Efforts to raise awareness about Sikh faith in the form of giving back to the community is just what these blessed souls partook this weekend preaching a silent message about being Sikhs and take their stand about being united against hatred. Members of the Northern San Joaquin Valley’s Sikh community volunteered their time over the […]
Efforts to raise awareness about Sikh faith in the form of giving back to the community is just what these blessed souls partook this weekend preaching a silent message about being Sikhs and take their stand about being united against hatred.
Members of the Northern San Joaquin Valley’s Sikh community volunteered their time over the weekends to work with Habitat for Humanity and to serve food to the needy in downtown Modesto.
These efforts were a part of the third annual Day of Seva, or selfless service, which aims to raise awareness of the Sikh faith and honor the victims and survivors of the 2012 mass shooting in suburban Milwaukee, Wis., in which a gunman killed six worshippers and wounded several others.
“Seva is a huge part of our religion, the principle of giving back to the community,” said Goldie Pabla, a volunteer advocate for the Sikh Coalition. “We always have food and shelter available to anyone at our Gurdwaras (places of worship), especially on Sundays.”
Early Sunday afternoon, Sikh volunteers prepared meals at the Gurdwara Sahib Sikh temple on Hatch Road in Hughson, then distributed the food at I and Eighth streets in downtown Modesto to the homeless and anyone else who needed it, Pabla said.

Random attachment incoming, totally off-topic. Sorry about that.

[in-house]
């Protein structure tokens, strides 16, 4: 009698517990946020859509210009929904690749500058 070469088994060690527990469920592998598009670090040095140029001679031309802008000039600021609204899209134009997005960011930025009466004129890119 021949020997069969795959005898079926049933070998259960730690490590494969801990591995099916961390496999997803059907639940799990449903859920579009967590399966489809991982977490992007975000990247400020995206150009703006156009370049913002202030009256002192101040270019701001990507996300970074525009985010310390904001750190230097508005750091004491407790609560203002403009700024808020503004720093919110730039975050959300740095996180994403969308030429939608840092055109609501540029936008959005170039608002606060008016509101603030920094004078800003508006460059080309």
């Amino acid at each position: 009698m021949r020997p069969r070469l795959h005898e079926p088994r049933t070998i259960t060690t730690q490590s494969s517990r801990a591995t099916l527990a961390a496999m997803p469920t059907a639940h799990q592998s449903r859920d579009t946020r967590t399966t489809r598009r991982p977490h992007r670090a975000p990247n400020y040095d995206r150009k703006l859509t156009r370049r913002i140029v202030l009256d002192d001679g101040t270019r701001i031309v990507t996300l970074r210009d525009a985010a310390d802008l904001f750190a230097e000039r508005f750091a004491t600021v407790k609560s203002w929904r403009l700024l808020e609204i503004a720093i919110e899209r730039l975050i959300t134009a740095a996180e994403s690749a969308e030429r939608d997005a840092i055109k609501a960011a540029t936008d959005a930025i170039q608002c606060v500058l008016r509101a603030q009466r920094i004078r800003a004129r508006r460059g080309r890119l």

In their Day of Seva efforts over the weekend, volunteers wore white T-shirts that on the front read “We are all Sikhs” and on the back, “America stands united.”
“We want to be recognized as just Americans,” Pabla said as she and nearly 20 other Sikhs worked with a large group of volunteers to build a four-bedroom home on Signature Court near John Thurman Field in south Modesto. “If there was more awareness (of the Sikh faith), that hate crime may not have happened.”
The Sikh religion originated in the 15th century in the Punjab region of India and Pakistan. In the United States, the faith dates back about 100 years, Pabla said, and the first Sikh temple in the nation is in Stockton. California’s Central Valley has the largest Sikh community in the country, she said.
According to an “at a glance” article on the Sikh Coalition website, “Sikhism is a monotheistic religion based on a definitive revelation. With over 25 million followers worldwide, it is one of the youngest major world religions. … Sikhism preaches a message of devotion, remembrance of God at all times, truthful living, equality between all human beings, social justice, while emphatically denouncing superstitions and blind rituals.”
Shortly after the Wisconsin killings, an article in the Milwaukee Journal Sentinel noted they constituted “the most deadly U.S. attack on Sikhs – who often have been mistaken for Muslims and targeted in hate crimes – in recent memory.”
Efforts don’t go Vein! And keeping up that spirit of relentless optimism is what Sikhism is all about!
~ Source: fox6now.com